5. Also msg isn't initialized, and it isn't guaranteed to be set by PeekMessage, so it could happen that msg.message == WM_QUIT by coincidence (in practice you will almost certainly have a WM_CREATE message or some such on the first loop iteration which renders this bug somewhat theoretical).
  6. You'd probably be better off having a ball.velocity with separate x and y components (initially +1, +1), rather than the self.direction string.  This will greatly simplify your code in ball.move.   Also, it's maybe not essential in a small program like this, but some comments would be nice.
  7.   Nice demo.  My method was to substitute the problem for an equivalent one that's easier to reason about:   Suppose there are two guns with six barrels each, and a bullet is put into a randomly chosen barrel of one of the guns.  You then play Russian Roulette with just one of these guns, again at random.   This is equivalent to the original problem because there is still a 50:50 chance that you're playing with a loaded gun and the location of the bullet if present is still random and fair.  However the intuition is now that there are 12 equally likely places that the bullet can be (2 guns x 6 barrels).  Having ruled out five of them (the barrels already discharged) we have seven remaining locations where the bullet could be, no information about which of these is more likely, hence a 1 in 7 chance of blowing our brains out.     That's interesting, though in this case I think such a practical consideration would further improve your chances on the 6th shot (better than 1 in 7) as it's near the top again.  Another practical consideration is that one could possibly detect the presence or otherwise of the bullet by it's weight.
  8.   Fairly sure it's 1/7.
  9.   But we don't generally encounter evolving situations like this much in education, so most people aren't really equipped to accept the counterintuitive result (I know I wasn't, the first time I saw it).  This is exactly why it's such a good problem, because it teaches young mathematicians that their intuition can be wrong.  If you got it right the first time, congratulations, but maybe one day something else will come along to keep your ego in check.  :)
  10.   I agree with what you said about mathematics being based on assumptions, but I think you've got this one confused.  The Monty Hall problem isn't about absolute probabilities (which are simply 1 for the door with the prize behind it, 0 for the other two doors) it's about conditional probabilities given the information available to you.  Initial that is nothing so they begin at 1/3, 1/3, 1/3, but when the presenter opens one of the doors you did not choose this affects your probabilities in an asymmetric way.  If you aren't convinced, draw up all nine possibilities (3 positions of the prize and 3 possible guesses) and see how often you do better by changing!
  11.   That assumes a naive model for the universe in which we live. The distance between two atoms is not a number that can be determined with arbitrary precision, so it doesn't make a lot of sense to ask whether it is rational or irrational. I am not a physicist, but my understanding is that this is not just a limitation of our instruments, but a feature of nature.   The way I think of the world these days, everything that matters is discrete. Real numbers are a convenient approximation in situations where the numbers are large enough. This is often the case in physics; but there is nothing "real" about real numbers.     Yeah, fair point, I was assuming a simple Newtonian / Euclidian universe - just trying to build up some kind of intuition about what irrational numbers are.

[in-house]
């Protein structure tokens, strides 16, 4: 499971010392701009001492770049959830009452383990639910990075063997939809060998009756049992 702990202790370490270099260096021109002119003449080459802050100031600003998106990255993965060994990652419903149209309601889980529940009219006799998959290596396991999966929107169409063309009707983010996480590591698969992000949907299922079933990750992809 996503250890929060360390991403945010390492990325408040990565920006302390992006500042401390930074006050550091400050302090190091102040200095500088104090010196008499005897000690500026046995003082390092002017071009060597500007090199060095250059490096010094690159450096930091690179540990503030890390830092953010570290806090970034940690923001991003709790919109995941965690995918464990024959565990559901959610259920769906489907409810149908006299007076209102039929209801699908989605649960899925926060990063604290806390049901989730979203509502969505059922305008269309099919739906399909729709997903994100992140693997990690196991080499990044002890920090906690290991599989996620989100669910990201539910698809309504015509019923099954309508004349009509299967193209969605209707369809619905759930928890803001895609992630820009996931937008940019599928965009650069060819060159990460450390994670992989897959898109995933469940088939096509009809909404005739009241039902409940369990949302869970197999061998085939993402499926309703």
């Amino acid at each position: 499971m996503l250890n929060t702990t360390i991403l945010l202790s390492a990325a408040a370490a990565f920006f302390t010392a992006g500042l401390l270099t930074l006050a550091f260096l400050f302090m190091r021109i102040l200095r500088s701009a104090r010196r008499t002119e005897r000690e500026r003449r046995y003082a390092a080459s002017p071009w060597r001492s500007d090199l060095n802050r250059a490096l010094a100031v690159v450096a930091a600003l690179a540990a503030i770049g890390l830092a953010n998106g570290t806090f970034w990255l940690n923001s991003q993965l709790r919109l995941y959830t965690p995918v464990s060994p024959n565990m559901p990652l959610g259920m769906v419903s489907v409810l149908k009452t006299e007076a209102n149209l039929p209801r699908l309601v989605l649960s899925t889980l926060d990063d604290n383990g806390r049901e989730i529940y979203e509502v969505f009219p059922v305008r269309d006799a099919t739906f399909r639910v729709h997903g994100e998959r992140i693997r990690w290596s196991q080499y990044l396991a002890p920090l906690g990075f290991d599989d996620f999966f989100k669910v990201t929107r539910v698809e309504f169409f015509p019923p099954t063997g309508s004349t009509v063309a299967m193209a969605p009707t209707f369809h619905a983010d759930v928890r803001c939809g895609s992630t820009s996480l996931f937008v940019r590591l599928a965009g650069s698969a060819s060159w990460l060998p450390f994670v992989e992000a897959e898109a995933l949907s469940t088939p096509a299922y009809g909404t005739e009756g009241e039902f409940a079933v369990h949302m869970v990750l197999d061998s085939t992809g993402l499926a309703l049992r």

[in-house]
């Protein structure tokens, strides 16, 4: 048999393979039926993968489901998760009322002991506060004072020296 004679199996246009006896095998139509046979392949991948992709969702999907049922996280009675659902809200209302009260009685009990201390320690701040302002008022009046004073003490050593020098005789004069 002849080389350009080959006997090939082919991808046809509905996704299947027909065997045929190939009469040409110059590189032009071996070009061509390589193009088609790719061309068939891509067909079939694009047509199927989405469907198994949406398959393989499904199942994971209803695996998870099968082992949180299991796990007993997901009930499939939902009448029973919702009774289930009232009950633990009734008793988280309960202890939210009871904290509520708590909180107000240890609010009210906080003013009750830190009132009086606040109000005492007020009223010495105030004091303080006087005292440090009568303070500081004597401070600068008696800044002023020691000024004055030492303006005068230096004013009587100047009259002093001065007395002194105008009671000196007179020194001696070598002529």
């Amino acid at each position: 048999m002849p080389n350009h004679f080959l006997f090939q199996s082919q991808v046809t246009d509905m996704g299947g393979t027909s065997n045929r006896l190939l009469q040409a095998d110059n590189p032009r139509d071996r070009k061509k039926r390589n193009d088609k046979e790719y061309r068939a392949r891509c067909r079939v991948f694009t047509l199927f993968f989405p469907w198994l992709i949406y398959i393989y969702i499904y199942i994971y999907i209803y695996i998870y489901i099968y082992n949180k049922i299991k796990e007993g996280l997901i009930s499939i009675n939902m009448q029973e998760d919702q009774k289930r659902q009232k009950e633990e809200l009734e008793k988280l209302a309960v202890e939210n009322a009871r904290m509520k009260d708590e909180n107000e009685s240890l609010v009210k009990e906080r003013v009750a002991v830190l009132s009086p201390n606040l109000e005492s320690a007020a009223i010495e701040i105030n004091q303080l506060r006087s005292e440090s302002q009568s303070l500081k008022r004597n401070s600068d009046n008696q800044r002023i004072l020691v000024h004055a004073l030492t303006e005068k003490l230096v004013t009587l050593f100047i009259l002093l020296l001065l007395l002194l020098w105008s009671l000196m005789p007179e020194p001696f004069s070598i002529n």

12.   Like so many parts of mathematics, irrational numbers seem a little unwelcome at first but there are plenty of beautiful things to discover about them.  I suggest you learn a bit more, but understand that it is up to you to decide what kind of arithmetic you will use to solve any particular problem - for example, most of computer science only really requires you to use the integers.  Like fractions, complex numbers and even negative numbers, you can think of irrational numbers as an optional extension.   So what's beautiful about irrational numbers?  They aren't just a special exception for awkward numbers like e and pi - there are actually more irrational numbers than rational numbers (look up Cantor's diagonal argument).  Yet between any two irrational numbers you can always find a rational, and vice-versa, between any two rational numbers you can always find an irrational.   When you think about it it they come up in real life as well, just you aren't necessarily aware of them.  Wouldn't it be strange, for example, if you measured the distance between two atoms and it turned out to be exactly 1 metre?  Or an exact fraction like 1.4 metres?  Or even a long fraction like 1.453162343055682m?  It seems much more likely that the number would be an infinite series of random-looking digits, which would make the distance an irrational number.   Pi is actually an extraordinarly organized irrational number.  Although you cannot express it as an exact fraction, you can express it exactly as the limit of an infinite series such as:   pi = 4/1 - 4/3 + 4/5 - 4/7 + 4/9 - 4/11 + ...   I think I'll stop there.  I encourage you to find out more, and I do hope I've make this better for you not worse...